Soup’s on at Negi-Ya (aka Washoku Cafe)
The random swings in temperature over the last few weeks probably have a lot to do with the coughing and hacking I’ve been hearing up and down the rows of cubicles at work. It’s getting to be about that time when the office cold starts spreading. Hoping to preempt the first cold of the season, I headed to Negi-Ya (on 37th btw. Mad+5th), formerly Washoku Cafe, to fortify myself with noodles and rich, warm broth.
According to luncher ‘hungryk9′ in the comments last week, Negi-Ya does table service in the evenings. I’ve only been here for lunch, so I’ve never seen it, but I imagine the experience is a little more sensible that way. During lunch, customers line up at the back counter and order either with the cashier or the person behind the display counter. It can get a little confusing as there are a couple different menus scattered behind the counter and the items in the display case aren’t listed. I know I’ve missed items in the past by ordering from one menu before discovering an entire other list of options available. So, fair warning… look around behind the counter for two menus in order to see all the offerings.
Once you order and pay, it takes between five and ten minutes for them to make your food. The staff may not inform you of it, but your number is on the ticket with your order (not the receipt), so you’ll need to listen out.
On my first visit, I went for the tonkotsu. They offer two options, a lighter version at $9.50 and a richer one for $10.50. I don’t really do ‘light’ anything, but I stuck with the ML price range and got the light version hoping it wasn’t just a watered down version of the porky deliciousness I love in tonkotsu. I needn’t have worried. If it hadn’t said ‘light’ on the menu, I wouldn’t have thought anything of it. The broth was creamy and intense and makes me wonder how much better that rich broth could be.
My main complaint is that the serving was fairly light on the pork and the noodles. For $3 more you can add more of each, but that’s a just too pricey for me (even though it needed both.)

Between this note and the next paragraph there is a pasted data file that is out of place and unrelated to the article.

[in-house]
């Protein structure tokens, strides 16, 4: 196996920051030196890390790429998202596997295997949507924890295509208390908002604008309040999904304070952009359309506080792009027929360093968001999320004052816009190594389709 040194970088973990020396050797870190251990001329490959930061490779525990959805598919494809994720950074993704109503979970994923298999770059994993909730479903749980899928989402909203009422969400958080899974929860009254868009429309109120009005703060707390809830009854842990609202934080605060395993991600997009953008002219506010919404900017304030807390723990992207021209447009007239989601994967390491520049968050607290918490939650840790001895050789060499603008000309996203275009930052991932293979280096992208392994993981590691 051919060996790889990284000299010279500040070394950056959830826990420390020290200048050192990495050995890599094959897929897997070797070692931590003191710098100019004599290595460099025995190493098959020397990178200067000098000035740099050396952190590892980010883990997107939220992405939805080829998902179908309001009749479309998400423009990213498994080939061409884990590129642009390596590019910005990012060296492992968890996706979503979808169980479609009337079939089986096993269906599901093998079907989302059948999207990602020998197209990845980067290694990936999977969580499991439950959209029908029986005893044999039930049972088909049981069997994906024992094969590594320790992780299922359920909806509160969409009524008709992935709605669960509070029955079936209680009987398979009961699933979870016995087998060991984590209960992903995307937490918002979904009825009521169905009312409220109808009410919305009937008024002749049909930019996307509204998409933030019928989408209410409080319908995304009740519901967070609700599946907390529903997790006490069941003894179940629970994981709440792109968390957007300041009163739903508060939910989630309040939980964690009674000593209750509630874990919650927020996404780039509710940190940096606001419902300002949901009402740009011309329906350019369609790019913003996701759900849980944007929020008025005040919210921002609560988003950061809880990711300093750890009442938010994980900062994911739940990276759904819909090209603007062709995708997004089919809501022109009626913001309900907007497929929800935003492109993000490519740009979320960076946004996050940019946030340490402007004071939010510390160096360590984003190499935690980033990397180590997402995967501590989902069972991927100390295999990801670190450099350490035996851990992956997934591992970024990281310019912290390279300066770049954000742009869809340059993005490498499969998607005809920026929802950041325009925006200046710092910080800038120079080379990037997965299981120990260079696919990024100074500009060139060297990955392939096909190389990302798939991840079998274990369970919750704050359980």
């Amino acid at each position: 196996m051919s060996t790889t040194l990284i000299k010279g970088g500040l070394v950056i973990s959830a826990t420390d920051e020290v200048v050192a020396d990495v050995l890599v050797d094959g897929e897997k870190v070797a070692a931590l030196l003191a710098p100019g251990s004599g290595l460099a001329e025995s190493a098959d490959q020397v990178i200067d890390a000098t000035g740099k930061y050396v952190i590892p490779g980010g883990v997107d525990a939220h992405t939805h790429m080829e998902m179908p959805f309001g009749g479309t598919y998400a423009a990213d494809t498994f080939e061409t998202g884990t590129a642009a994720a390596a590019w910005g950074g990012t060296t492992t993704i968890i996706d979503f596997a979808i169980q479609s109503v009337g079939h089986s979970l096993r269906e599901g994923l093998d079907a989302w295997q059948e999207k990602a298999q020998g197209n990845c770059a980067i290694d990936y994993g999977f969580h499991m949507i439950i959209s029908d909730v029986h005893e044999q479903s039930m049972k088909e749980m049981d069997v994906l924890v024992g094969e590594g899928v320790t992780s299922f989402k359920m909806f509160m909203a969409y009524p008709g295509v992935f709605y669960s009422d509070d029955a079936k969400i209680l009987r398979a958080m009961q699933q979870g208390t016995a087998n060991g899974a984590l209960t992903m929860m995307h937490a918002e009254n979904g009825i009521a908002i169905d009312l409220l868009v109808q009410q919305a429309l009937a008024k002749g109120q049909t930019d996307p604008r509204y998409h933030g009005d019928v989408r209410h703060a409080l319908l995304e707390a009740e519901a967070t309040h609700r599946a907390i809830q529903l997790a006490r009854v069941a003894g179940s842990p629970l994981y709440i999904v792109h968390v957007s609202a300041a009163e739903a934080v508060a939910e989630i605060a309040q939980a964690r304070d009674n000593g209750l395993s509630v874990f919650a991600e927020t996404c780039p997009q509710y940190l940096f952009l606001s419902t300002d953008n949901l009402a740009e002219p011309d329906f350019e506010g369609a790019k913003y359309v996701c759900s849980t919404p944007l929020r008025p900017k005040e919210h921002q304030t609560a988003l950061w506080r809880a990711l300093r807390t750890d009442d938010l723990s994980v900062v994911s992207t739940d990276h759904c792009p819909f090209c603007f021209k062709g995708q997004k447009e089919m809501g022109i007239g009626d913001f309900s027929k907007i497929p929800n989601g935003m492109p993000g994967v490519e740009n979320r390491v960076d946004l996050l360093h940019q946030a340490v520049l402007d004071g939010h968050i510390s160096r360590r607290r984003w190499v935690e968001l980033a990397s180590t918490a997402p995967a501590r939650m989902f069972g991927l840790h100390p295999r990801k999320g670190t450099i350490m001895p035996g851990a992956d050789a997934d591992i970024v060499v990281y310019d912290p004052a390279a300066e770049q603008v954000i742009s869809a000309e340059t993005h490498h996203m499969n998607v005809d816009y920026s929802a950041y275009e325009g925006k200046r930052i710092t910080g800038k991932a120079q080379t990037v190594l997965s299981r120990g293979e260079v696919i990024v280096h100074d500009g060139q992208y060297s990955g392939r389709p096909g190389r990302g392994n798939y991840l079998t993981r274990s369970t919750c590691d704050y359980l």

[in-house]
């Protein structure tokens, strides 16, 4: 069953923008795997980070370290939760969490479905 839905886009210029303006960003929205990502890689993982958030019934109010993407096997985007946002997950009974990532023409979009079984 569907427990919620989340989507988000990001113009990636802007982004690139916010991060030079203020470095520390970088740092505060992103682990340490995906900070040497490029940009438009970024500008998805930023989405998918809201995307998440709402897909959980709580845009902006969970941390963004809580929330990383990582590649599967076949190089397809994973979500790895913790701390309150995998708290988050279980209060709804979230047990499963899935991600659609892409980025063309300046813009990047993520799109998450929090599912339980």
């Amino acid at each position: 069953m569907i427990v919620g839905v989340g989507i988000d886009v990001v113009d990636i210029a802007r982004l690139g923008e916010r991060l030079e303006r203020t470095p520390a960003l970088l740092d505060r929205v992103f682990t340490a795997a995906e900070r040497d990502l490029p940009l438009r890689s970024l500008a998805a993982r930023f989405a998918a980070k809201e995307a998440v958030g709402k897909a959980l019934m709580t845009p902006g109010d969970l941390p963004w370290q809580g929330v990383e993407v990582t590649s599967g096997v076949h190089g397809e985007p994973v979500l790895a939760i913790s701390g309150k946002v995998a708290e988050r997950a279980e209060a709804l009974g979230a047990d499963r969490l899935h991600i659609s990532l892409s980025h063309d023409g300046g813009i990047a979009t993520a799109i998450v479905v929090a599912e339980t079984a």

I’ve been a big fan of curry udon ever since my first introduction to real Japanese soups at a ramen shop in Hawaii. When I ordered Negi-Ya’s curry udon ($7.50), I had a particular idea of what I thought it would be: a thick, spicy, warming broth almost dense enough to be a sauce. That’s not exactly what this was.
Instead, the soup had a regular broth with curry sauce poured into the middle. It definitely warmed me up on a chilly fall day, but it wasn’t quite as satisfying as what I had been hoping for. They also don’t offer it with meat, like the fried chicken at Udon West, so the udon is the meatiest part of the meal.
Even so, the soup was very good. Carrots, onions and potatoes added a depth of flavor and even though the curry wasn’t as thick as I’d prefer, it still gave an underlying heat that I liked a lot. The real problem was that they only gave me a tiny plastic spoon to eat it with. That was less an issue with the tonkotsu, which I could mostly eat with chopsticks, but the bits and pieces in the curry udon required a little more equipment.
With all the other options at Negi-Ya- including many non-soup ones – I’ll be stopping back in to follow up soon. I may even come in after work one day to see how much table service makes a difference and to partake in the $2.99 Saporro Drafts (available all day).
The + (What somebody who likes this place would say)
- Even the light tonkatsu is hearty and rich.
- The curry udon is exactly what a rainy day needs.
The – (What somebody who doesn’t like this place would say)
- For $9.50, you could give me more pork and noodles.
- I need a real spoon.
- Ordering is confusing and the staff doesn’t always make things clear.
Washoku Cafe, 9 E. 37th St (btw. Mad+5th), 212-686-2233